13. Put your archives online. You have huge databases of content that just sits there for some unknown reason. Blogs stay online forever, and you’re just losing ad money and reputation when someone following a link comes to a page that says “this article is no longer available.”
  14. Don’t hire newspaper people to do online work. Hire web professionals and listen to what they have to say. Make them work alongside real newspaper people who can concern themselves with putting out a quality pulp product instead of trying to figure out your online content management system.
  15. Hire me as a consultant ;)

4 thoughts on “How newspapers can flourish online

  1. princess iveylocks

    #1 is so true… I just don’t visit websites like the G&M (who often indexes paid content as free) anymore, because nothing I like is free, and navigating through the dross for second-rate stuff is not worth my time.
    I think you’re exaggerating #6… anyone with half a brain can find “Montreal Gazette” via a search engine. Besides, being portrayed as part of a larger press organization is not only accurate, but attractive to the owners of these conglomerates.
    With the proliferation of syndicated content, it doesn’t really matter whose page you’re on. It’s all the same AP/Reuters/CanWest crap anyway.
    #8 — why are you not using Adblock software in your browser? I thought you were tech-savvy?
    #9 — yes, this is tiresome. I actually don’t want bigger graphics or more pictures, I want easily-accessible information. Taglines have become noticeably shorter, or removed completely, in new designs that focus on white space (not so much a virtue off the page, people…scroll scroll scroll…), and cutesy little headlines tell me nothing about whether I want to click on the damn story or not. Another major G&M redesign flaw.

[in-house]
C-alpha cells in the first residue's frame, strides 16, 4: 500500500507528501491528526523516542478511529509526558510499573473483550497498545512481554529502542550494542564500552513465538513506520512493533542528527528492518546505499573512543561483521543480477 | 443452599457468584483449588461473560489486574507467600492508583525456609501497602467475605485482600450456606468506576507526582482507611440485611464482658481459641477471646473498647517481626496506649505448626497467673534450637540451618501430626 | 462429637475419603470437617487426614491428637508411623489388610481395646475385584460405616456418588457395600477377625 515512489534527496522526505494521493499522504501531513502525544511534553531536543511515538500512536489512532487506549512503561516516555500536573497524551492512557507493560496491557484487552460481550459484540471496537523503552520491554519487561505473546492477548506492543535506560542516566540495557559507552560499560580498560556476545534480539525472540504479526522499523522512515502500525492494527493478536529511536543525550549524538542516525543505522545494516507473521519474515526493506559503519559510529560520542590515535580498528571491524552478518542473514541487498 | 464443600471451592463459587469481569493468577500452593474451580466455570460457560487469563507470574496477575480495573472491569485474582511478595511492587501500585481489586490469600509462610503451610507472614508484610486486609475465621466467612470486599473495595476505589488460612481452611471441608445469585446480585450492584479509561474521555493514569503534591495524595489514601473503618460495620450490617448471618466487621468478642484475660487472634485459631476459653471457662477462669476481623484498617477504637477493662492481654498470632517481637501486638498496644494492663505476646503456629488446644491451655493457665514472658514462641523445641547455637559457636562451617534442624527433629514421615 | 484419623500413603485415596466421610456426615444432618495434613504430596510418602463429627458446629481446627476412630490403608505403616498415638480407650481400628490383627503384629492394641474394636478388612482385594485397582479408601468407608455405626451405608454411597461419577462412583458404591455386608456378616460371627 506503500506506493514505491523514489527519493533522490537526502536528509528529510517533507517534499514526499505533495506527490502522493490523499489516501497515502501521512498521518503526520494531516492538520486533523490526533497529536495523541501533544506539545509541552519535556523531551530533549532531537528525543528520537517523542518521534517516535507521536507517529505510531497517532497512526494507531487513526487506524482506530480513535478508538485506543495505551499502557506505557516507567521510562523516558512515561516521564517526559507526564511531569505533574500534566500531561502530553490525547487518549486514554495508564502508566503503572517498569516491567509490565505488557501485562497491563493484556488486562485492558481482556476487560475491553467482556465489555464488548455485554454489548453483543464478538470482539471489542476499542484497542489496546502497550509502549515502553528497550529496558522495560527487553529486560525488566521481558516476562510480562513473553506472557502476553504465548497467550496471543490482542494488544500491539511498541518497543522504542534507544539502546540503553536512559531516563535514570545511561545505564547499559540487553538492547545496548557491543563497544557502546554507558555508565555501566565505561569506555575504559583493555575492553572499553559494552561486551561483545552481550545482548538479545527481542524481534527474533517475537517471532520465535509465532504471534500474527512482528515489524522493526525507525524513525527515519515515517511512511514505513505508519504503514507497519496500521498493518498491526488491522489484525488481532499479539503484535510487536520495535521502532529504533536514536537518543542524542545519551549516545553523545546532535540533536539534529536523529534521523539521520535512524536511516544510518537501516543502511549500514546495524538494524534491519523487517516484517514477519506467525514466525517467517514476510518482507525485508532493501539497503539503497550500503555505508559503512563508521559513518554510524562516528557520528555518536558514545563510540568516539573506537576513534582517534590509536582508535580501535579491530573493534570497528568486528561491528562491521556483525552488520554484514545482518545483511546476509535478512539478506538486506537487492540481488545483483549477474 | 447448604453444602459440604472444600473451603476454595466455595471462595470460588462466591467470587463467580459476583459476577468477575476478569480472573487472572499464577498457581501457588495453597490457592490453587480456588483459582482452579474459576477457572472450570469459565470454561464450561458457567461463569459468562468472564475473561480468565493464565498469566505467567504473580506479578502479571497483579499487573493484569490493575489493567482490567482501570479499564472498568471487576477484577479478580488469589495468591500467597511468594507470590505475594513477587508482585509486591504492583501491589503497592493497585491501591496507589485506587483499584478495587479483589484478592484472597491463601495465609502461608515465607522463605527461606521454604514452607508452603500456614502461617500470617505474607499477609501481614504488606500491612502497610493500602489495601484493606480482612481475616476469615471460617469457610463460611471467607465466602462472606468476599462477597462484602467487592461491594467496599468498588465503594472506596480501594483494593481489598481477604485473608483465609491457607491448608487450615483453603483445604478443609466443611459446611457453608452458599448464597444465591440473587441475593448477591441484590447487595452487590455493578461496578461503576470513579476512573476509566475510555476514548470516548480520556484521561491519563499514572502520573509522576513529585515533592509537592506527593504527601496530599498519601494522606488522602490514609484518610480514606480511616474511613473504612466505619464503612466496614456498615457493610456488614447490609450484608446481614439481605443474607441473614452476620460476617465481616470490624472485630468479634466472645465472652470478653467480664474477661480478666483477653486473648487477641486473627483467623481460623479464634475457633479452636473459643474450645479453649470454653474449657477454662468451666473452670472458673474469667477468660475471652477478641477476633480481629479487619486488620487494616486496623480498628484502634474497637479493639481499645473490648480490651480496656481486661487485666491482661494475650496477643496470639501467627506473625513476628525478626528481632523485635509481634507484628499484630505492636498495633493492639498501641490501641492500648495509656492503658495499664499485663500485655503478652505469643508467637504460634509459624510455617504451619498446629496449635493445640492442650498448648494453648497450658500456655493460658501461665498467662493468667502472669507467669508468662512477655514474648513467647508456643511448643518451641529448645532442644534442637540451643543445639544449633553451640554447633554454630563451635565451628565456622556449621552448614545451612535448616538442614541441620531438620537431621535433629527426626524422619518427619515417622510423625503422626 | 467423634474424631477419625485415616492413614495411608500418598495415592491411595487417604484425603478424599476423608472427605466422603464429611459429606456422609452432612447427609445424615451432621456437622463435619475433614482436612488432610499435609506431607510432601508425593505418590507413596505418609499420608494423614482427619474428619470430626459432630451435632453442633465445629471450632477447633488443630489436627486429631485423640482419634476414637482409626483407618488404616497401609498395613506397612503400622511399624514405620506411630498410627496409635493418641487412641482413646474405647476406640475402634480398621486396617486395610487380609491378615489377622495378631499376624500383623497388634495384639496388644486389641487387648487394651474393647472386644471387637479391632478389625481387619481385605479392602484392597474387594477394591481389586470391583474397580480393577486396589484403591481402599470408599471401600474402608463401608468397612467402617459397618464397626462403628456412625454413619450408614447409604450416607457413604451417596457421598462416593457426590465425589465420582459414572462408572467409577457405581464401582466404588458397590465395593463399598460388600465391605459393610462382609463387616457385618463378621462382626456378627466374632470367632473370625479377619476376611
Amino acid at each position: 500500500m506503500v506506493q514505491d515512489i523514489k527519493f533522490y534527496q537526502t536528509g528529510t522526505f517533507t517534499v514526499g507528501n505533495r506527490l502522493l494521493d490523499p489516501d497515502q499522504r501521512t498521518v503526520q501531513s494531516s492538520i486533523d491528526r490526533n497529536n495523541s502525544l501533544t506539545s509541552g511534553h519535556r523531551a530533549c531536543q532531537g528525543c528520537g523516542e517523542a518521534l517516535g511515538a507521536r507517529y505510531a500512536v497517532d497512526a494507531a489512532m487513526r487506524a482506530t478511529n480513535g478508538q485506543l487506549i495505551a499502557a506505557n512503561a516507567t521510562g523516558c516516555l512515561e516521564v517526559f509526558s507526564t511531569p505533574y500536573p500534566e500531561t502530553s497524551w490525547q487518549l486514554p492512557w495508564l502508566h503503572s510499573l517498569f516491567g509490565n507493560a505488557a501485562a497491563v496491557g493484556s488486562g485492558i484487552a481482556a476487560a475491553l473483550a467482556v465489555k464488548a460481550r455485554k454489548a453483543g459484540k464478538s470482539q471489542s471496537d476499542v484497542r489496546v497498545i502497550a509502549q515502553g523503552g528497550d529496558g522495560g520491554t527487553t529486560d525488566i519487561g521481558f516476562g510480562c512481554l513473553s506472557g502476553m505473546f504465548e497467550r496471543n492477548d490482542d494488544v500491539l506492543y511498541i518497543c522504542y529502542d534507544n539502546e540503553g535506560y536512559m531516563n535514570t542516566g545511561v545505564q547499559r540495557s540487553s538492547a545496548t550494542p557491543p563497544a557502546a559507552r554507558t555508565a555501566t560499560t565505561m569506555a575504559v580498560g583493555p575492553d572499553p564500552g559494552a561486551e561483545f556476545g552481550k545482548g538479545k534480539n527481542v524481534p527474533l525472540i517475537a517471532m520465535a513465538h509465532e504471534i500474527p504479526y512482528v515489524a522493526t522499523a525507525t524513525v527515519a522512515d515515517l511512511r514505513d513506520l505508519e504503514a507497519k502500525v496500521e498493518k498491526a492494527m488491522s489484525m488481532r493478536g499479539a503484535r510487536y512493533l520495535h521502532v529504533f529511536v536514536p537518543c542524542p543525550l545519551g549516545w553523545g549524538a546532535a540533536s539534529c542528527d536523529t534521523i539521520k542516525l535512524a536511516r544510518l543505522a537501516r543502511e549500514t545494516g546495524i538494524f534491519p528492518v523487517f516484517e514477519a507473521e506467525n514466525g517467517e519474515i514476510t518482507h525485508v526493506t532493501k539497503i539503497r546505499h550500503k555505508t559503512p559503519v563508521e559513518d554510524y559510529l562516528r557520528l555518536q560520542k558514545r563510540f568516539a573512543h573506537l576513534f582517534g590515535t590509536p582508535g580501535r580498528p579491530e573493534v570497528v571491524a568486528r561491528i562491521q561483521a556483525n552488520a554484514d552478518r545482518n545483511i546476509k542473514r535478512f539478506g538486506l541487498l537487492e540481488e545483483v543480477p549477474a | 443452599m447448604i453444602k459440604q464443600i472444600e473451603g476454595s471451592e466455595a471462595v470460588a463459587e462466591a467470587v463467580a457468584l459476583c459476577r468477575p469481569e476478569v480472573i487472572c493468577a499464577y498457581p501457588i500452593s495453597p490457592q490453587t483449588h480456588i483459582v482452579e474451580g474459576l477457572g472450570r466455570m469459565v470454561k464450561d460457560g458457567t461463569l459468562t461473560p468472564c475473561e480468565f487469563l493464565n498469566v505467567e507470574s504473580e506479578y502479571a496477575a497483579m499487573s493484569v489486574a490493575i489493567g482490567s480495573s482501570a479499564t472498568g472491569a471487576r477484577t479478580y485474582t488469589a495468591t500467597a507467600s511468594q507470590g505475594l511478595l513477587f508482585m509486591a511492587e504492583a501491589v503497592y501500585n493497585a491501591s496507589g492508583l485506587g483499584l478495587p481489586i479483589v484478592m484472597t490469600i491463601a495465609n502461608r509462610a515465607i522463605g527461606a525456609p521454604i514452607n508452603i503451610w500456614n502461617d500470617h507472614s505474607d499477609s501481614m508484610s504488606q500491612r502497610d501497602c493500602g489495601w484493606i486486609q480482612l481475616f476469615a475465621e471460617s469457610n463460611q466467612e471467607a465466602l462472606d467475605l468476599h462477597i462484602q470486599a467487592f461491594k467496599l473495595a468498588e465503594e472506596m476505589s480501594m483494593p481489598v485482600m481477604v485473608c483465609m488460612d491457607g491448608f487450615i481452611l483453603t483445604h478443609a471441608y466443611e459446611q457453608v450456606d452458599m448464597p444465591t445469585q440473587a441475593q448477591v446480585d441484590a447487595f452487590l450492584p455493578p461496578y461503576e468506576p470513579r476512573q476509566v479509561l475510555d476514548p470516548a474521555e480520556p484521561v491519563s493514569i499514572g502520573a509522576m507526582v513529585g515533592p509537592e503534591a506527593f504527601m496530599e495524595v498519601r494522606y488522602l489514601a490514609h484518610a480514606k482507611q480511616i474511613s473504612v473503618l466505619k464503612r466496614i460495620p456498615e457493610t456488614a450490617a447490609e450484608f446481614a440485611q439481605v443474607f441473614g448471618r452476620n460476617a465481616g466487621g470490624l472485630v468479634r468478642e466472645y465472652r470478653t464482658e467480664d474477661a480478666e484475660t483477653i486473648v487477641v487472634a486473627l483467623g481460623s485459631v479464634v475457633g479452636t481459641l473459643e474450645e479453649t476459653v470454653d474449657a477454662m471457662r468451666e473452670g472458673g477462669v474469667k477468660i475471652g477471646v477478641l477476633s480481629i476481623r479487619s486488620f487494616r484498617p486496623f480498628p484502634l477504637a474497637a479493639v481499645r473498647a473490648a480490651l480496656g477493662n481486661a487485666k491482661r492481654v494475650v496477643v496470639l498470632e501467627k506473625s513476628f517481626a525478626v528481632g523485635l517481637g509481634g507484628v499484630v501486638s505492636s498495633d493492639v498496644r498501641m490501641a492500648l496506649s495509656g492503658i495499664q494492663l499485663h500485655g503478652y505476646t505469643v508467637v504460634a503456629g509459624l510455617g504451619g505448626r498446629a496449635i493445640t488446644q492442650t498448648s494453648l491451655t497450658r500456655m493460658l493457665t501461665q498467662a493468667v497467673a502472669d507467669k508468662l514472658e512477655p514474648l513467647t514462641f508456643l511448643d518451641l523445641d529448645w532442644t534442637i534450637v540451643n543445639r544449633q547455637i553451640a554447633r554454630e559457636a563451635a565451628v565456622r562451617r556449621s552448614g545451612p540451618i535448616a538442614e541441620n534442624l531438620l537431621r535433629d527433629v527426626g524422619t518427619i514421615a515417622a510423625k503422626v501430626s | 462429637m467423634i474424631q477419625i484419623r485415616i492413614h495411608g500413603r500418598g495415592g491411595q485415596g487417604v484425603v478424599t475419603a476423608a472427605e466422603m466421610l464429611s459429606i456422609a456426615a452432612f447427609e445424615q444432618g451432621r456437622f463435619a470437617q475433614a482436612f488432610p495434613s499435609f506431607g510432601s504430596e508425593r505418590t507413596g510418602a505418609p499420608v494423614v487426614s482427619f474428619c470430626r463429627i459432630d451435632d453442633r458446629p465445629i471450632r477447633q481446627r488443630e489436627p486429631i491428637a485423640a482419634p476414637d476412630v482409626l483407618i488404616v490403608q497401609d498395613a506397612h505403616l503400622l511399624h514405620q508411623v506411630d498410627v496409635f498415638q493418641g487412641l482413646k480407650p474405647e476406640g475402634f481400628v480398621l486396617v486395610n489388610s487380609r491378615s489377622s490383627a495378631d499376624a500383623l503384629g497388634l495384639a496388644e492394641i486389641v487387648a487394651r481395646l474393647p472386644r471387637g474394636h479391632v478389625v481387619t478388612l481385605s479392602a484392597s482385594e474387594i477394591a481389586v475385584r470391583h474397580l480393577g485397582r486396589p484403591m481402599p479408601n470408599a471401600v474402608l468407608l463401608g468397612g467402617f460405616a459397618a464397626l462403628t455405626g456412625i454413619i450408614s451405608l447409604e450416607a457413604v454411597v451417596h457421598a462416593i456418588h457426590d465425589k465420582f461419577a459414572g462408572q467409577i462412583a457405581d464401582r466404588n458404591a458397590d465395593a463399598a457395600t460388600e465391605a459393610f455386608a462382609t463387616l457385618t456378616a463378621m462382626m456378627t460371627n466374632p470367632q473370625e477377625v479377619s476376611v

#10 — I have no interest in reading a newspaper-sponsored blog. No way. The only for-profit blogs I read are owner-operated (i.e., not subject to editorial control) and rely on ad revenue or product sales for their income. Given the incredibly half-assed job most reporters do of writing and researching actual articles, paying them to scrape shit off their asses and hit “post” is obscenely wasteful.
    (I will make one exception — the folksy-yet-scientific vibe that people like Peter Hadzipetros emulate is hot.)
    #13 — my understanding is that this is quite time-consuming and expensive. Realistically, Steve, where is the demand for this service? I would rather see a sleek, functional website than one that’s clogged with reams of outdated content. Aside from historians and archivists (who surely can access older materials easily via more traditional methods), this seems like a personal vendetta on your part. Not everything can and should be online. Visit a library, I hear the “book” format is quite the popular form of data storage.
    #15 — hear, hear!

  2. Fagstein Post author

    I should rephrase #13 a bit. “Leave your archives online”. I’m not talking about stories from 1982 that you’d need to hire someone to type in. I’m talking about stories from two weeks ago that you put online just to delete it a few days later.

    And good stories (I’m thinking more feature stories and stuff that doesn’t date itself so easily) are useful.

    It also related to #4. Word of mouth takes a while. A blog posts a link, another blogger reads that blog and posts a link, and this process repeats itself as others hear about the story and read it. If it’s a particularly good one, this process might go on for weeks, and by then the paper will restrict access to it.

    Just yesterday a friend asked me to look up a story that was eight days old and had been taken off the newspaper’s website, even though it wasn’t outdated at all.

    I think there’s definitely a market for leaving stories online once they’re posted. And what does it cost?